Just another name for a double bottom.
Double bottoms are strong reversal patterns...Naming the components of the pattern is just for fun although you can't really ID the pattern until you see support holding at the "dragon's front feet".
Being that I define a 2B Dragon as a trend reversal pattern, in order to identify and validate it there has to be a trend to reverse ...That is, there must be a "tail" on the upper left hand side of the chart where prices have trended down from, relative to current prices.
Next you should see two distinct areas where prices refused to go lower...These lows represent the transitional area between trends - from sets of lower highs & lower lows to sets of HH's & HL's...These become the dragon's front and rear "feet" and they indicate that recent downward P/A is in the process of changing...the feet are either developing a new support level or are re-discovering an earlier support level.
The dragon's back or "hump" prints between the two sets of "legs" and will usually become the first higher high of the new upward trend (provided of course that the legs prove to be support).
A price consolidation area, or a "head" should develop shortly after the two support legs have formed...Sans the head, the pattern is 'just' a double bottom...But with or without the head, it's a pattern that traders should be aware of...
2Bs and Dragons happen frequently, on very short or long term time frames and they lead to powerful drives that can be taken advantage of when spotted early.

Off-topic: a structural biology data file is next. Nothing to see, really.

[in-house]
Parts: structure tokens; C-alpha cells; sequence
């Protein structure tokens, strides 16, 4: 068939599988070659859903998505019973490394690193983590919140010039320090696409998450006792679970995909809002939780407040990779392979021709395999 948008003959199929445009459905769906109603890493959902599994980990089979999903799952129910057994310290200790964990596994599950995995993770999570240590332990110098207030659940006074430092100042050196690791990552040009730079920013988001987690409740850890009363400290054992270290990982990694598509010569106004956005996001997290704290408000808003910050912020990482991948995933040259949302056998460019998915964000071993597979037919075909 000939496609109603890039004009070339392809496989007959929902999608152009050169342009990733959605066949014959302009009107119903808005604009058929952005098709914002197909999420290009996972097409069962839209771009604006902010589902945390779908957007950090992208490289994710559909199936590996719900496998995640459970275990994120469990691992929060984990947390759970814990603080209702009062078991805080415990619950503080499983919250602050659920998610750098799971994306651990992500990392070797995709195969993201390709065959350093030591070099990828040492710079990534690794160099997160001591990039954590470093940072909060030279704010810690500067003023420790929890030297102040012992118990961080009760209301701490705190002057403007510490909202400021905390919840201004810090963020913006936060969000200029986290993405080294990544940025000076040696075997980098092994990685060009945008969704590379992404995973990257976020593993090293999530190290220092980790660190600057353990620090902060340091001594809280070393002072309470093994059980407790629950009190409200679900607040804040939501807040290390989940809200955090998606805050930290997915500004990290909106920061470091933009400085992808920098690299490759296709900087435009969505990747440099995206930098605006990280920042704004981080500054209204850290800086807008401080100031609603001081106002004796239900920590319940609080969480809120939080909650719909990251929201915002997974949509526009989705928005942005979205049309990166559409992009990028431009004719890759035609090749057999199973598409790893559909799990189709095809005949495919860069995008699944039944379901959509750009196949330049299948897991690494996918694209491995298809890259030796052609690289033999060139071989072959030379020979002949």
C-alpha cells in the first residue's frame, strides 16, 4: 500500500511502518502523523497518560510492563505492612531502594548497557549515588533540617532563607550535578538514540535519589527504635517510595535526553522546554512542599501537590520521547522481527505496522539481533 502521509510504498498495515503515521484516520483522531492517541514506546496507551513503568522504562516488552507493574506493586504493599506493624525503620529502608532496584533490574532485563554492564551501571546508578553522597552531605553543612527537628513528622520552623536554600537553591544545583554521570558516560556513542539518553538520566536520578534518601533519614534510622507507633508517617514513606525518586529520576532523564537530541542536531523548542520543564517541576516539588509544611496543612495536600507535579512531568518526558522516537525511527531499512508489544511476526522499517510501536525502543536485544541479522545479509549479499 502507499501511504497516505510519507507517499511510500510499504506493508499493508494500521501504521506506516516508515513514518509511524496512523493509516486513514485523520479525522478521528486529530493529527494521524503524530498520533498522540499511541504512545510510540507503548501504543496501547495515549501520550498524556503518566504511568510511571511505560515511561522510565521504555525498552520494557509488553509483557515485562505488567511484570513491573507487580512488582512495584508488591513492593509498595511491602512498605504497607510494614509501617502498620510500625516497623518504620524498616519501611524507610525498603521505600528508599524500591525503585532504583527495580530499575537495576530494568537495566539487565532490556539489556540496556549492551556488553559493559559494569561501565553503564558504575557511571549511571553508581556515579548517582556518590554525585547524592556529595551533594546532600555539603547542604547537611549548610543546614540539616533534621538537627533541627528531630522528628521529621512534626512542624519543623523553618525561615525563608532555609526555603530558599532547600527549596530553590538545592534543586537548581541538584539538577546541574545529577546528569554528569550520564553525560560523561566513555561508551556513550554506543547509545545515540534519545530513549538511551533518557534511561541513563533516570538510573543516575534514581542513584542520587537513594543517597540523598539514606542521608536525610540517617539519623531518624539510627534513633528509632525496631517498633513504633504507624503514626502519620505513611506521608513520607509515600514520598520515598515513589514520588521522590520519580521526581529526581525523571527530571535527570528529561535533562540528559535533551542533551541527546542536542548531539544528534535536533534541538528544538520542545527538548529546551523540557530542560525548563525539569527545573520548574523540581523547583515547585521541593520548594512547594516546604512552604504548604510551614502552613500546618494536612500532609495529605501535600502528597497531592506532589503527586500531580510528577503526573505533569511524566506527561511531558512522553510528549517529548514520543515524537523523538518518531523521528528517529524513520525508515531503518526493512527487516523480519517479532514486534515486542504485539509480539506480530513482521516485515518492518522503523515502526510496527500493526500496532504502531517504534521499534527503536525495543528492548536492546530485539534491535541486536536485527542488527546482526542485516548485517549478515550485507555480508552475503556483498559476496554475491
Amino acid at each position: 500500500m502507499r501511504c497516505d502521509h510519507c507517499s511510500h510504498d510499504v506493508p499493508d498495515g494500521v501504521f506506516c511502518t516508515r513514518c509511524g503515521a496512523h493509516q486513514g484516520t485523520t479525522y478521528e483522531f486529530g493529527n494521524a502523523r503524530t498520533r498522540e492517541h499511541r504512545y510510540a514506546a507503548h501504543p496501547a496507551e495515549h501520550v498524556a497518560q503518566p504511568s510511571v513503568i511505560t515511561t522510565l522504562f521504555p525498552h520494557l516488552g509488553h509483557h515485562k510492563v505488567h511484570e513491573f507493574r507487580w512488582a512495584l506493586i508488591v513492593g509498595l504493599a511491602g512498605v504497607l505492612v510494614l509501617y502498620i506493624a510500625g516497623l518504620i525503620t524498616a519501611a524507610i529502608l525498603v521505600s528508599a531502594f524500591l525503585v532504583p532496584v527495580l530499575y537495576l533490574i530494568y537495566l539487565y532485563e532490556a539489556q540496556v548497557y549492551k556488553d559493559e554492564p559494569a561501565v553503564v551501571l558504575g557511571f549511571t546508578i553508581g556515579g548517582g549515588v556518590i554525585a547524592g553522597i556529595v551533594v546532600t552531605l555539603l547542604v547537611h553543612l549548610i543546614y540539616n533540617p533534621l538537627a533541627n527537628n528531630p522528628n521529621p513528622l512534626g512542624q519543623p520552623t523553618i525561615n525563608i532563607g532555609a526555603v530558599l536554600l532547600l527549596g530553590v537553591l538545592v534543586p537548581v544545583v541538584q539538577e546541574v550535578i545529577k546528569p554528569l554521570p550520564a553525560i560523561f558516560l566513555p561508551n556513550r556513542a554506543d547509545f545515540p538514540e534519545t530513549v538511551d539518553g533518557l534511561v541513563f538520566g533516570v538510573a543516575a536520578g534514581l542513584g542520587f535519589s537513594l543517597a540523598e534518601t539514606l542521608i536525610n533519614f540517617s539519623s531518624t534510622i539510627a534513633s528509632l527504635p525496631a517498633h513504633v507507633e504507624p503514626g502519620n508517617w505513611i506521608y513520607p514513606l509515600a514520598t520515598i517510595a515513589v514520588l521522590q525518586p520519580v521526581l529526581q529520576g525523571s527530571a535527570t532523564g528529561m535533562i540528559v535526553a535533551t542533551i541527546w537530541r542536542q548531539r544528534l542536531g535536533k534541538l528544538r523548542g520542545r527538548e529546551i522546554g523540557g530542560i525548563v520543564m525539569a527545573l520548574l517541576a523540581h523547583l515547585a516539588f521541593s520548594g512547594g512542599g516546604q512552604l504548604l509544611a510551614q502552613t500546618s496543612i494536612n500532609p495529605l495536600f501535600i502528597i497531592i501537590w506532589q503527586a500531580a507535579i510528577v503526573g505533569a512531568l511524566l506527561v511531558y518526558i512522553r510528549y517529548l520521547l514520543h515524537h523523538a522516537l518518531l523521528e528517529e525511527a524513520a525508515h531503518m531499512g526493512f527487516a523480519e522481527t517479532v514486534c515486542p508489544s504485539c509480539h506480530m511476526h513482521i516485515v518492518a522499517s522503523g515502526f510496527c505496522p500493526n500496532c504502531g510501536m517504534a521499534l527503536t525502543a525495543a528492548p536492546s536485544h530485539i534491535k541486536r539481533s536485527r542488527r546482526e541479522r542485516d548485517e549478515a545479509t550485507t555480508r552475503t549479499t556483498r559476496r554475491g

Divergence at the dragon's Rear-feet suggested a possible end to the down trend was imminent. The 2x divergence (TRIX histo and MACD) at the dragon's Front-feet said BUY...this had to do some work to break free of the level around the dragon's HUMP (over/under resistance) but the Reverse-Divergence there was encouraging.
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3/12/2013 False Flags
Trades don't always work out...The picture below shows an entry I took using 3xD and a 2B dragon pattern as the trade rational. I entered using a Limit+TTO at the Hump, after it broke that level and retraced..
In retrospect, it wasn't a good trade to take in the first place - the low at the front feet was actually higher than the low at the rear feet, thus both entry reasons were wrong. There wasn't divergence and the Dragon never completely landed on the ground...
This is why I always use stops - to minimize the damage done by my sloppy chart reading, by uncooperative markets and by failed entry rational.
Below is another example that shows when an initial false rational can 'snowball' into further false flags - leading to a poor trade result.
Using multiple time frames for perspective...plenty of patterns on each.